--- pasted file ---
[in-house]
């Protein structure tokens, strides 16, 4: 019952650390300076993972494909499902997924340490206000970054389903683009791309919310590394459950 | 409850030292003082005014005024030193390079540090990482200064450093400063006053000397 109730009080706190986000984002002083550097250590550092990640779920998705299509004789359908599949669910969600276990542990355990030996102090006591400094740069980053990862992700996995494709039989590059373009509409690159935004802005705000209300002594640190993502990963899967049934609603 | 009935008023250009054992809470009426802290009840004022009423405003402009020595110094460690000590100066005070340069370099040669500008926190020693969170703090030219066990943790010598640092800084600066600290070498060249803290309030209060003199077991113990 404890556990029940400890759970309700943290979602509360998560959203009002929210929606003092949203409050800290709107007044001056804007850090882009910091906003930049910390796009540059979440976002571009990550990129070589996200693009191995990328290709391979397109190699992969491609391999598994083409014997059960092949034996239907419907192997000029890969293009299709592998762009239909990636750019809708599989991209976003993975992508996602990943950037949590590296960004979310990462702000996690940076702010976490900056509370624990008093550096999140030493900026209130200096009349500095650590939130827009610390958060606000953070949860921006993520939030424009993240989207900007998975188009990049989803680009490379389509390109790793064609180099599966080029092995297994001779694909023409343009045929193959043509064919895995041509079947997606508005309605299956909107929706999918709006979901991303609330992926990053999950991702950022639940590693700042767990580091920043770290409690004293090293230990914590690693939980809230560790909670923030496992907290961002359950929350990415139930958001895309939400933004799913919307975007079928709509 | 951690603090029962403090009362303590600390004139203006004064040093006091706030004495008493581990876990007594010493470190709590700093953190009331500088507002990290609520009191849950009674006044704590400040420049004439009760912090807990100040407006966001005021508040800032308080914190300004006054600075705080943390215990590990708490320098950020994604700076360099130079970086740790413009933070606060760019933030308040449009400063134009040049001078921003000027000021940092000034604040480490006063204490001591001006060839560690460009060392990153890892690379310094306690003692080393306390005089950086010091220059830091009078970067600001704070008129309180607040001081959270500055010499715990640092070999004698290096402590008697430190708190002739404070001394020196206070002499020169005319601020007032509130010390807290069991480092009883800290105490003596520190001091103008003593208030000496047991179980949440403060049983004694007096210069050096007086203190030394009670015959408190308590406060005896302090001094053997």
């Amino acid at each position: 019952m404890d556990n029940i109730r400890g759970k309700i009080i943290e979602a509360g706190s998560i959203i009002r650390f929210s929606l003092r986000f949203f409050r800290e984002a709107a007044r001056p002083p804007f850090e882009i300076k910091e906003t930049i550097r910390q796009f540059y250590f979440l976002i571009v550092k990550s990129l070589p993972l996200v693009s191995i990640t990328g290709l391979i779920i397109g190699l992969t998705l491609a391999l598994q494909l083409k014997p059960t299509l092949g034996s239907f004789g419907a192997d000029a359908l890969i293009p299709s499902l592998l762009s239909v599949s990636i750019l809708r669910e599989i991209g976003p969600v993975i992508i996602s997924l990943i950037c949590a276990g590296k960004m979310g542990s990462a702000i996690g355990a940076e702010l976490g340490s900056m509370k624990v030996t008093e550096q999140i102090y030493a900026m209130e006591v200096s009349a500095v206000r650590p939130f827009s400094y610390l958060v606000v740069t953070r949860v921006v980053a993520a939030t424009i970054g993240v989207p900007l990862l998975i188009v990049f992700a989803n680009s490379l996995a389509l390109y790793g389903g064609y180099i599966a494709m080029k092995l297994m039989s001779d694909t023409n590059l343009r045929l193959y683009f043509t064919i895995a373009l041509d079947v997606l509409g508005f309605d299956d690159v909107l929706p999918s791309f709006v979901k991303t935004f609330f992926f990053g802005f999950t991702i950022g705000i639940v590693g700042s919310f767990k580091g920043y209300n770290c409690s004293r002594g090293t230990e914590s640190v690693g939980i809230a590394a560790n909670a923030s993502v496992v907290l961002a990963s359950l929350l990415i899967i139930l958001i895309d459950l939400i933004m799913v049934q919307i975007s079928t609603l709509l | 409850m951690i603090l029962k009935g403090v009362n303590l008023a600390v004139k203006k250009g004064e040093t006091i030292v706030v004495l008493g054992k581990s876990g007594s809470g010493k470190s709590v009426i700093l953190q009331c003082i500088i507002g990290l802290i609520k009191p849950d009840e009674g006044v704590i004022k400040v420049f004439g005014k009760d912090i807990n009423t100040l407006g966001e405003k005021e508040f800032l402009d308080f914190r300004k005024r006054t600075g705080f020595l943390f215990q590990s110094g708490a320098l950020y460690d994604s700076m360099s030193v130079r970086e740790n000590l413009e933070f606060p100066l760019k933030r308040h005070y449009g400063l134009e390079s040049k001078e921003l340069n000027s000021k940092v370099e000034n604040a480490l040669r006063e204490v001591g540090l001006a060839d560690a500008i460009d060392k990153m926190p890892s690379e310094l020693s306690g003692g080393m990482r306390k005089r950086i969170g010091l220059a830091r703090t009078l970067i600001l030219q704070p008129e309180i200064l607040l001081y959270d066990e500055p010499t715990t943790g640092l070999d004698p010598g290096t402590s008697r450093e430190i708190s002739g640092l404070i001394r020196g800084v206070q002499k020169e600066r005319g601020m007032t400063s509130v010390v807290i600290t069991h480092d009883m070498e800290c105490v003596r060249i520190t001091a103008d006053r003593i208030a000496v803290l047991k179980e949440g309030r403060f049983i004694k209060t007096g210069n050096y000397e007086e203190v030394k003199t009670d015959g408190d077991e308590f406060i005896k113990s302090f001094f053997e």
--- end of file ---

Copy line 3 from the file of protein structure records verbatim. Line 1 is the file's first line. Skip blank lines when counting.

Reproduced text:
């Amino acid at each position: 019952m404890d556990n029940i109730r400890g759970k309700i009080i943290e979602a509360g706190s998560i959203i009002r650390f929210s929606l003092r986000f949203f409050r800290e984002a709107a007044r001056p002083p804007f850090e882009i300076k910091e906003t930049i550097r910390q796009f540059y250590f979440l976002i571009v550092k990550s990129l070589p993972l996200v693009s191995i990640t990328g290709l391979i779920i397109g190699l992969t998705l491609a391999l598994q494909l083409k014997p059960t299509l092949g034996s239907f004789g419907a192997d000029a359908l890969i293009p299709s499902l592998l762009s239909v599949s990636i750019l809708r669910e599989i991209g976003p969600v993975i992508i996602s997924l990943i950037c949590a276990g590296k960004m979310g542990s990462a702000i996690g355990a940076e702010l976490g340490s900056m509370k624990v030996t008093e550096q999140i102090y030493a900026m209130e006591v200096s009349a500095v206000r650590p939130f827009s400094y610390l958060v606000v740069t953070r949860v921006v980053a993520a939030t424009i970054g993240v989207p900007l990862l998975i188009v990049f992700a989803n680009s490379l996995a389509l390109y790793g389903g064609y180099i599966a494709m080029k092995l297994m039989s001779d694909t023409n590059l343009r045929l193959y683009f043509t064919i895995a373009l041509d079947v997606l509409g508005f309605d299956d690159v909107l929706p999918s791309f709006v979901k991303t935004f609330f992926f990053g802005f999950t991702i950022g705000i639940v590693g700042s919310f767990k580091g920043y209300n770290c409690s004293r002594g090293t230990e914590s640190v690693g939980i809230a590394a560790n909670a923030s993502v496992v907290l961002a990963s359950l929350l990415i899967i139930l958001i895309d459950l939400i933004m799913v049934q919307i975007s079928t609603l709509l | 409850m951690i603090l029962k009935g403090v009362n303590l008023a600390v004139k203006k250009g004064e040093t006091i030292v706030v004495l008493g054992k581990s876990g007594s809470g010493k470190s709590v009426i700093l953190q009331c003082i500088i507002g990290l802290i609520k009191p849950d009840e009674g006044v704590i004022k400040v420049f004439g005014k009760d912090i807990n009423t100040l407006g966001e405003k005021e508040f800032l402009d308080f914190r300004k005024r006054t600075g705080f020595l943390f215990q590990s110094g708490a320098l950020y460690d994604s700076m360099s030193v130079r970086e740790n000590l413009e933070f606060p100066l760019k933030r308040h005070y449009g400063l134009e390079s040049k001078e921003l340069n000027s000021k940092v370099e000034n604040a480490l040669r006063e204490v001591g540090l001006a060839d560690a500008i460009d060392k990153m926190p890892s690379e310094l020693s306690g003692g080393m990482r306390k005089r950086i969170g010091l220059a830091r703090t009078l970067i600001l030219q704070p008129e309180i200064l607040l001081y959270d066990e500055p010499t715990t943790g640092l070999d004698p010598g290096t402590s008697r450093e430190i708190s002739g640092l404070i001394r020196g800084v206070q002499k020169e600066r005319g601020m007032t400063s509130v010390v807290i600290t069991h480092d009883m070498e800290c105490v003596r060249i520190t001091a103008d006053r003593i208030a000496v803290l047991k179980e949440g309030r403060f049983i004694k209060t007096g210069n050096y000397e007086e203190v030394k003199t009670d015959g408190d077991e308590f406060i005896k113990s302090f001094f053997e």